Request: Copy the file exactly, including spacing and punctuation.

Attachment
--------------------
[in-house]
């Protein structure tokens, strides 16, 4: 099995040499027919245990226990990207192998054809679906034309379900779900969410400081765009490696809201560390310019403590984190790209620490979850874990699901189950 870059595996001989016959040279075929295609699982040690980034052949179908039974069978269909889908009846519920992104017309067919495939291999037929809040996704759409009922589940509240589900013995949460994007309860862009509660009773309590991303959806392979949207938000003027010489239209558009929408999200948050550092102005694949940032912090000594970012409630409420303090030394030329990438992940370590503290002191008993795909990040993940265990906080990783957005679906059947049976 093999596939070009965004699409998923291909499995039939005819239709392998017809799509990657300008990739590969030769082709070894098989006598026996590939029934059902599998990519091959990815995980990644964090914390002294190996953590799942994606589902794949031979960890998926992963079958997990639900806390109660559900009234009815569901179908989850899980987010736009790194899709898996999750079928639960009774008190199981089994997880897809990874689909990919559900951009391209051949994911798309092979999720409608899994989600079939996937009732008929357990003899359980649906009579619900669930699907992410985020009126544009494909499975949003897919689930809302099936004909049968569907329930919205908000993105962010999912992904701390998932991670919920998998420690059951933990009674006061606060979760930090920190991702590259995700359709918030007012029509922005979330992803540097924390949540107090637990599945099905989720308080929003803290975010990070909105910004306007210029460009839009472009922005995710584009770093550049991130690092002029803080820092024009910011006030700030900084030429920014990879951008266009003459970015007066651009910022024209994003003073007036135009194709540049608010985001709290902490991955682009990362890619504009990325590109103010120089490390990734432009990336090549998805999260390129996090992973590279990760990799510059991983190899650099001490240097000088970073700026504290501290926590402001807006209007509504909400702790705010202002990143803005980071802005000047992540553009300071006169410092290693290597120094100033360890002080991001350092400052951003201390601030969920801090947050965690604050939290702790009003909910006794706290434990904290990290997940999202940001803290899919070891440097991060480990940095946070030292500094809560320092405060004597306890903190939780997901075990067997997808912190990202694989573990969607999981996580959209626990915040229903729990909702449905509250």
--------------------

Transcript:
[in-house]
């Protein structure tokens, strides 16, 4: 099995040499027919245990226990990207192998054809679906034309379900779900969410400081765009490696809201560390310019403590984190790209620490979850874990699901189950 870059595996001989016959040279075929295609699982040690980034052949179908039974069978269909889908009846519920992104017309067919495939291999037929809040996704759409009922589940509240589900013995949460994007309860862009509660009773309590991303959806392979949207938000003027010489239209558009929408999200948050550092102005694949940032912090000594970012409630409420303090030394030329990438992940370590503290002191008993795909990040993940265990906080990783957005679906059947049976 093999596939070009965004699409998923291909499995039939005819239709392998017809799509990657300008990739590969030769082709070894098989006598026996590939029934059902599998990519091959990815995980990644964090914390002294190996953590799942994606589902794949031979960890998926992963079958997990639900806390109660559900009234009815569901179908989850899980987010736009790194899709898996999750079928639960009774008190199981089994997880897809990874689909990919559900951009391209051949994911798309092979999720409608899994989600079939996937009732008929357990003899359980649906009579619900669930699907992410985020009126544009494909499975949003897919689930809302099936004909049968569907329930919205908000993105962010999912992904701390998932991670919920998998420690059951933990009674006061606060979760930090920190991702590259995700359709918030007012029509922005979330992803540097924390949540107090637990599945099905989720308080929003803290975010990070909105910004306007210029460009839009472009922005995710584009770093550049991130690092002029803080820092024009910011006030700030900084030429920014990879951008266009003459970015007066651009910022024209994003003073007036135009194709540049608010985001709290902490991955682009990362890619504009990325590109103010120089490390990734432009990336090549998805999260390129996090992973590279990760990799510059991983190899650099001490240097000088970073700026504290501290926590402001807006209007509504909400702790705010202002990143803005980071802005000047992540553009300071006169410092290693290597120094100033360890002080991001350092400052951003201390601030969920801090947050965690604050939290702790009003909910006794706290434990904290990290997940999202940001803290899919070891440097991060480990940095946070030292500094809560320092405060004597306890903190939780997901075990067997997808912190990202694989573990969607999981996580959209626990915040229903729990909702449905509250």